My solo exhibition Impressions de soi, on view at the Centre culturel Notre-Dame-de-Grâce in Montreal until January 22, 2017, proposes an intimate reflection on the theme of identity. The show presents two installations, two series of prints and a didactic showcase.
Dress Up is a series of five large format collagraph prints of dresses that evoke women’s bodies. Essentially black and white, with a blue detail in one piece, the dresses bear imprints of my hands, arms, feet and torso. These direct traces of my body interact with symbols, textures and an infinite tonal range of black, reinventing my identity within the realm of the imagination.
I Chart is a play on the optometrist’s eye chart, used to measure visual perception. The letters on this dress invite deciphering and raise questions of how are we are perceived, what we choose to reveal about ourselves and what lies beyond surface appearance. Each dress represents a facet of womanhood and is a reflection on exterior identity and inner states of being.
The Paper Steps installation of thirty two paper shoes marks the beginning of my exploration of the three dimensional form within the context of an installation. I used my feet to create moulds with which I made the shoes. Our feet are our roots and direct connection to the earth. They epitomize our steps and paths and evoke the passage of time.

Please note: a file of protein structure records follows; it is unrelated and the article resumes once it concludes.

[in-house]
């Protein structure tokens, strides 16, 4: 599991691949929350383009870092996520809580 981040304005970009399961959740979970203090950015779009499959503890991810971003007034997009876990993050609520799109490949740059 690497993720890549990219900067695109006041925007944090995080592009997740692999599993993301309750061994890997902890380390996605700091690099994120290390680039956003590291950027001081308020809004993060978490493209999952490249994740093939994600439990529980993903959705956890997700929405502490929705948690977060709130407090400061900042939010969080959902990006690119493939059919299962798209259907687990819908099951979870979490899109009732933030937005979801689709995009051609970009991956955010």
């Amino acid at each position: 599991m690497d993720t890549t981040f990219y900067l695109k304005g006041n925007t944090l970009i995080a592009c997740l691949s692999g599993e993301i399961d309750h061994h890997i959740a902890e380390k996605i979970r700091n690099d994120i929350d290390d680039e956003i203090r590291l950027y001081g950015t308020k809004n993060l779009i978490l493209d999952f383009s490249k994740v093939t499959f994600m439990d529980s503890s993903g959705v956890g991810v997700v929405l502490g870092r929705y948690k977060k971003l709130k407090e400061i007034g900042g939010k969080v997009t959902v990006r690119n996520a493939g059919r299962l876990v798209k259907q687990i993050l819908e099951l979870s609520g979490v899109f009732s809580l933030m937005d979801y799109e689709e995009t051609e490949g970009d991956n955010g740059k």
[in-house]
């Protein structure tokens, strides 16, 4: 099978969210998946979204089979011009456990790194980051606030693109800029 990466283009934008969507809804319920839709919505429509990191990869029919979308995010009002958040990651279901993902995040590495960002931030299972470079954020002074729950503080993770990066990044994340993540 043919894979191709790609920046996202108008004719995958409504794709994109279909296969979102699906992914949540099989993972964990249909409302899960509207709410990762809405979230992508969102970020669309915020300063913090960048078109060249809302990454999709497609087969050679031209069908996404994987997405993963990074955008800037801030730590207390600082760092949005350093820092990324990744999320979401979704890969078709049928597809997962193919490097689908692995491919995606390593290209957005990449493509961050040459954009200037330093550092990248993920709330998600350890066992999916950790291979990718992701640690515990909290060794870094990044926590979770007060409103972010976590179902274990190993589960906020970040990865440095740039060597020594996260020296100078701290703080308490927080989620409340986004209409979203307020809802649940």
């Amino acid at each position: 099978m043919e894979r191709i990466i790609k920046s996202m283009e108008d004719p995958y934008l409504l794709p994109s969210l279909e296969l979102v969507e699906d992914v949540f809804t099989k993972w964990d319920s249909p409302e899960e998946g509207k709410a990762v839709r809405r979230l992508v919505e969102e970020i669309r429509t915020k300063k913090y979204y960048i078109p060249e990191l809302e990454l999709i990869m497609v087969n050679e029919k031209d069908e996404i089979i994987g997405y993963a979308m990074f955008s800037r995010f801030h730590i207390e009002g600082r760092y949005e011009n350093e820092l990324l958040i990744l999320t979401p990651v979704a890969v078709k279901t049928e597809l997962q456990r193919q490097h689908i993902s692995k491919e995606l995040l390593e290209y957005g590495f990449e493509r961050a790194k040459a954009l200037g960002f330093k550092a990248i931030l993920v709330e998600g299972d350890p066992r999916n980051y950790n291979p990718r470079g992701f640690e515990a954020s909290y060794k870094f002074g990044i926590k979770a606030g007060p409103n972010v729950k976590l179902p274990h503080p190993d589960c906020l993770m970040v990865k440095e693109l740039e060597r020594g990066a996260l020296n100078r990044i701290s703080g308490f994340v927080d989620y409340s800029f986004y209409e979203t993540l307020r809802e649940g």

The shoes in this installation are embellished with acrylic and collage of various media, such as gelatin prints, shredded strips of my personal journal and photocopies of my son’s baby feet. Suspended, these whimsical shoes twirl and come to life, conjuring imaginary characters and their trajectories.
Handy Tales was created specifically for the juried exhibition Then and Now in New York City in 2015, where it was awarded the Speedball Purchase Award. This expanded version of Handy Tales, is on show for the first time. The installation consists of twenty life-size three-dimensional hands made of cast Mulberry paper.
The pieces incorporate water based printing ink, acrylic and collage with paper printed with various techniques such as drypoint, woodcut, collagraph and gelatin printing. Several pieces also include typewritten and handwritten messages. Like a palm reader, one can project a story in each hand. The masterfully staged lighting creates an intriguing projection of mobile shadows on the wall, that englobe their own narration of interacting hands.
The Renaissance series of eight monoprints, created in 2016 specifically for Impressions de soi, complements the exhibition with a more subtle tone. At a Renaissance used goods store in Montreal, I discovered a pair of women’s leather gloves. The wrinkles of these soft gloves bare witness to the movements and life of the original owner. The gloves evoked a sense of nostalgia.
Each print of the glove, in pastel tones, simultaneously suggests fading away and rebirth. Printed on thick 320 gram paper, the inked gloves that passed through the etching press created an embossed effect and physical evidence of the real glove. Over the printed gloves and surrounding white paper I perforated designs and words with needles. Words such as renaissance and rebirth, radiate hope and celebration.
The different series of work in Impressions de soi resonate and interact with each other, creating a poetic symphony of symbols, colors and twirling forms that play on the imagination and suggest a multitude of possible identities.
Impressions de soi is on show until January 22, 2017
Centre culturel Notre-Dame-de-Grâce, 6400 Monkland Avenue, Montreal, Quebec
Hours and information: (514) 482-0777
Thank you to Mylène Robillard, Colin Earp-Lavergne, Robert Dufour, Rémi Turgeon, Émylie Bernard, Audrey Gan-Ganowicz and Alain Piroir.
Mustafa Hacalaki (Portrait)
Daniel Roussel (I Chart)
Susanna Orescovik (all other photos except for last one)